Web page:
A system for automatic detection of momentary stress in naturalistic settings

Andrea Gaggioli, Giovanni Pioggia, Gennaro Tartarisco, Giovanni Baldus, Marcello Ferro, Pietro Cipresso, Silvia Serino, Andrei Popleteev, Silvia Gabrielli, Rosa Maimone, Giuseppe Riva

Research output: Chapter in Book/Report/Conference proceedingChapter


Prolonged exposure to stressful environments can lead to serious health problems. Therefore, measuring stress in daily life situations through non-invasive procedures has become a significant research challenge. In this paper, we describe a system for the automatic detection of momentary stress from behavioral and physiological measures collected through wearable sensors. The system's architecture consists of two key components: a) a mobile acquisition module; b) an analysis and decision module. The mobile acquisition module is a smartphone application coupled with a newly developed sensor platform (Personal Biomonitoring System, PBS). The PBS acquires behavioral (motion activity, posture) and physiological (hearth rate) variables, performs low-level, real-time signal preprocessing, and wirelessly communicates with the smartphone application, which in turn connects to a remote server for further signal processing and storage. The decision module is realized on a knowledge basis, using neural network and fuzzy logic algorithms able to combine as input the physiological and behavioral features extracted by the PBS and to classify the level of stress, after previous knowledge acquired during a training phase. The training is based on labeling of physiological and behavioral data through self-reports of stress collected via the smartphone application. After training, the smartphone application can be configured to poll the stress analysis report at fixed time steps or at the request of the user. Preliminary testing of the system is ongoing.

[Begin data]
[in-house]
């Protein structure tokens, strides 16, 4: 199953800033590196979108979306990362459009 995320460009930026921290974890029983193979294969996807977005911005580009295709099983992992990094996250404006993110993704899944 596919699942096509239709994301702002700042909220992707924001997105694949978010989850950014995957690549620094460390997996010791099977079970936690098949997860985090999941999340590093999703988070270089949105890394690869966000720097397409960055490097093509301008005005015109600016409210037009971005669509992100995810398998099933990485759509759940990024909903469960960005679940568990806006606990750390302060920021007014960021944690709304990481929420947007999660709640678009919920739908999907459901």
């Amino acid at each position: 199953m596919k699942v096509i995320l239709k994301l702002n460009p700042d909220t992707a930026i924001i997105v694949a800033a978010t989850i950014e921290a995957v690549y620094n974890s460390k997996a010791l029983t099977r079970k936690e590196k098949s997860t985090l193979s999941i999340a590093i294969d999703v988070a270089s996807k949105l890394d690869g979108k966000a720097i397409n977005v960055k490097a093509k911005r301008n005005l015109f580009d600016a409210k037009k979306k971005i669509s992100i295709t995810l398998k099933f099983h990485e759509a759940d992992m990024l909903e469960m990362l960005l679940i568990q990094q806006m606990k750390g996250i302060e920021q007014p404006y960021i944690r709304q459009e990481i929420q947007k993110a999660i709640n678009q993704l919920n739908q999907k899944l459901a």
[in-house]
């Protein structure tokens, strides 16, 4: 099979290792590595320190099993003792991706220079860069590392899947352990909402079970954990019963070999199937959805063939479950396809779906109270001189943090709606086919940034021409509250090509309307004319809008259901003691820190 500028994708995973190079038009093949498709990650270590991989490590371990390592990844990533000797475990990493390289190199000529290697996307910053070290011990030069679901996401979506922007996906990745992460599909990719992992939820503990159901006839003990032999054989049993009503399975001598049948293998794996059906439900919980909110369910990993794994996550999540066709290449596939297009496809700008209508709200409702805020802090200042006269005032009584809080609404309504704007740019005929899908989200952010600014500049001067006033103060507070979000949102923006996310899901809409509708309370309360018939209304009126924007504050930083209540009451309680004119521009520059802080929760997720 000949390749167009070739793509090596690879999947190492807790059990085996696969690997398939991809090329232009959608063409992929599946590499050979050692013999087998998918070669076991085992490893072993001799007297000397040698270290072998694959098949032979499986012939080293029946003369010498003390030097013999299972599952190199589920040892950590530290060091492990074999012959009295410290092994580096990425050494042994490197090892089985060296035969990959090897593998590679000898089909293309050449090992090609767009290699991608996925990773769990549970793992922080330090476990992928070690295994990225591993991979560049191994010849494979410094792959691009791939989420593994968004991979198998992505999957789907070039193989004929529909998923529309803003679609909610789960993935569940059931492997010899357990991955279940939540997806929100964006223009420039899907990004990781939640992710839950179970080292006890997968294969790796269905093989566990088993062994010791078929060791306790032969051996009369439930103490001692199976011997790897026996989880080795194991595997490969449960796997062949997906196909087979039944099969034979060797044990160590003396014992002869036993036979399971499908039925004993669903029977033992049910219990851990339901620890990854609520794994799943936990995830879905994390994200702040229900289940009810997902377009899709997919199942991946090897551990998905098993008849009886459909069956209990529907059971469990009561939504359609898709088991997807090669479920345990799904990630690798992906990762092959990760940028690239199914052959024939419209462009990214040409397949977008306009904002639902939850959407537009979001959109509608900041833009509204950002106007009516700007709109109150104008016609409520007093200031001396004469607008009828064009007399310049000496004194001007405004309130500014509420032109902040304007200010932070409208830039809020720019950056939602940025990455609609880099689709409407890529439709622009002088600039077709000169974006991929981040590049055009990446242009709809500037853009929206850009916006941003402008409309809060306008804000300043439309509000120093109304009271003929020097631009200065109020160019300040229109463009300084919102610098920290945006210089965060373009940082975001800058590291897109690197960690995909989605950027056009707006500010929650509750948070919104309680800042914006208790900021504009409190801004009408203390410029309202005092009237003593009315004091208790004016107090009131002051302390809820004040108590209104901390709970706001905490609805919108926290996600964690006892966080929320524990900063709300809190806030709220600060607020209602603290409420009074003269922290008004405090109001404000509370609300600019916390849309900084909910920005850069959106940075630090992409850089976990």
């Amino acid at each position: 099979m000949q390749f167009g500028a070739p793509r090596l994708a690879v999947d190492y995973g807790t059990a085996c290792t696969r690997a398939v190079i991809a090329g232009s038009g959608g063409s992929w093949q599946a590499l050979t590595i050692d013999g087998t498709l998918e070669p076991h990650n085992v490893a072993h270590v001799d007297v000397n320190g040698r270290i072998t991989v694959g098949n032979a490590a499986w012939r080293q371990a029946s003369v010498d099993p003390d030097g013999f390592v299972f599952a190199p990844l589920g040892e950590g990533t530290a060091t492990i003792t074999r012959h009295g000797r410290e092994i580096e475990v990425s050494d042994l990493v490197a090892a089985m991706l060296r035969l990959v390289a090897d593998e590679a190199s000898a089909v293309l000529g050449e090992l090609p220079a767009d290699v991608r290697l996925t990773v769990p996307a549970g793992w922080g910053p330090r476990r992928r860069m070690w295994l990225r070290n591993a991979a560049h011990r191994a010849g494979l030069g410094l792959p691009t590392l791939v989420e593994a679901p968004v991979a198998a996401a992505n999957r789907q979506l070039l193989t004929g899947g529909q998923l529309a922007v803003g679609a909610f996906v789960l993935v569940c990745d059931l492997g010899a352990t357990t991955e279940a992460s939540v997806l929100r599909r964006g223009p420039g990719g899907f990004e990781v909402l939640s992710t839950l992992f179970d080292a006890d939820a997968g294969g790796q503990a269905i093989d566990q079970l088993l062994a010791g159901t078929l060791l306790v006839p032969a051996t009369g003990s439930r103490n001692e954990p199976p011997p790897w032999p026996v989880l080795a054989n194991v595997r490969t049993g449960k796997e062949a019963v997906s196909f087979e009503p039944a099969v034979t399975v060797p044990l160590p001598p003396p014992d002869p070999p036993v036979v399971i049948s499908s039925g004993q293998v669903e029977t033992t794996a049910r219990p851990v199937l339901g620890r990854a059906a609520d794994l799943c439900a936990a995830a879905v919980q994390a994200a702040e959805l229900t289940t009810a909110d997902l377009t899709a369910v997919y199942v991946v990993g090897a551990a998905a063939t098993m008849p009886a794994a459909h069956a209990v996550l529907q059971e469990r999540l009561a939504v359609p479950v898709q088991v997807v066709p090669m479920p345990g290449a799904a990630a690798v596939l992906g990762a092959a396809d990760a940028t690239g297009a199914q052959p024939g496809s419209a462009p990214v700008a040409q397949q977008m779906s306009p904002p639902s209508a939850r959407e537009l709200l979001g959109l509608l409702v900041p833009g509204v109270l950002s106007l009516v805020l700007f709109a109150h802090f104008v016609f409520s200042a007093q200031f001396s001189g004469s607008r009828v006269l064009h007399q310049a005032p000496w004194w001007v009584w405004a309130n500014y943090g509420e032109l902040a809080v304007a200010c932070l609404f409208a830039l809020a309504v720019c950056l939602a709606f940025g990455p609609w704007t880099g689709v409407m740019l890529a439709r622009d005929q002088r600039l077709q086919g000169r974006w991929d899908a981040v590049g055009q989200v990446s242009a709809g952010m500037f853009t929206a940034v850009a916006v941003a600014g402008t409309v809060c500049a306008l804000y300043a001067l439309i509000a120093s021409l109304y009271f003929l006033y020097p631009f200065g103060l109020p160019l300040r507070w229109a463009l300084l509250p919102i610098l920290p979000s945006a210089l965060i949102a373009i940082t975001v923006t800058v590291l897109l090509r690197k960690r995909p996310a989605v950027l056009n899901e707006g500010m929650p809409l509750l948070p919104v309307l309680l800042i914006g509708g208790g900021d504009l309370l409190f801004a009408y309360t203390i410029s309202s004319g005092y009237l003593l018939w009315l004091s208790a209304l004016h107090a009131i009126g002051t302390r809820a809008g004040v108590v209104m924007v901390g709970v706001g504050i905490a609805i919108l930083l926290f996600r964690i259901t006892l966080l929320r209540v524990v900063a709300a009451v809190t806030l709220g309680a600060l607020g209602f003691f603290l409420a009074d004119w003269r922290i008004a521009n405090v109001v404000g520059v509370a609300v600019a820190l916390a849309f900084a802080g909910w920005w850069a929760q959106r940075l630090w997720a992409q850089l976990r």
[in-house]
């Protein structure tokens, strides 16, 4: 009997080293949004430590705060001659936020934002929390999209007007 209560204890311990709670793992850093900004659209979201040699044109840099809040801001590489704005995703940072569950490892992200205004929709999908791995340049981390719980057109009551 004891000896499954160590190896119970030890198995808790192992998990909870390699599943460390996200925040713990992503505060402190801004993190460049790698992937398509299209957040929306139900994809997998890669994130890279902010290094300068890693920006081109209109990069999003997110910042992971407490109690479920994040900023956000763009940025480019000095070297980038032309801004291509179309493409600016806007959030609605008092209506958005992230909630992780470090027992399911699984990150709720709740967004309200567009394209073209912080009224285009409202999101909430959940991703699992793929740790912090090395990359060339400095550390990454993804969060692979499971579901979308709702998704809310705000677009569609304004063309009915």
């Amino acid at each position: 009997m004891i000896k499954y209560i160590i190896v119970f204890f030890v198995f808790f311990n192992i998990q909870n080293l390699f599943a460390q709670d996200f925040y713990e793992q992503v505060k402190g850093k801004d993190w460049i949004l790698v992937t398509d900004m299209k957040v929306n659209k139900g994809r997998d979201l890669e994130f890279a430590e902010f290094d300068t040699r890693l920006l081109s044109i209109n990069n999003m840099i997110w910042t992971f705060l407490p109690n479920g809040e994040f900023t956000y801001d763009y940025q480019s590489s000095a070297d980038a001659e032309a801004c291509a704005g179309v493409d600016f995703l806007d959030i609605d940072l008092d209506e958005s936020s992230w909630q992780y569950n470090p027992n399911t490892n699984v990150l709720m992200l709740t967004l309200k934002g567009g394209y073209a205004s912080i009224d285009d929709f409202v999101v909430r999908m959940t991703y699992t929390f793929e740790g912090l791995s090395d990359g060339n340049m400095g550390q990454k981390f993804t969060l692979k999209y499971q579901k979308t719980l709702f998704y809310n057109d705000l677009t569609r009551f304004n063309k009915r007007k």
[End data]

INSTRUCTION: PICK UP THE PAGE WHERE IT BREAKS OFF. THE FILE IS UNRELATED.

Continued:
Original languageEnglish
Title of host publicationStudies in Health Technology and Informatics
PublisherIOS Press
Number of pages5
Publication statusPublished - 2012


  • decision support system
  • knowledge models
  • physiological monitoring
  • psychological stress
  • wearable sensors

ASJC Scopus subject areas

  • Biomedical Engineering
  • Health Informatics
  • Health Information Management


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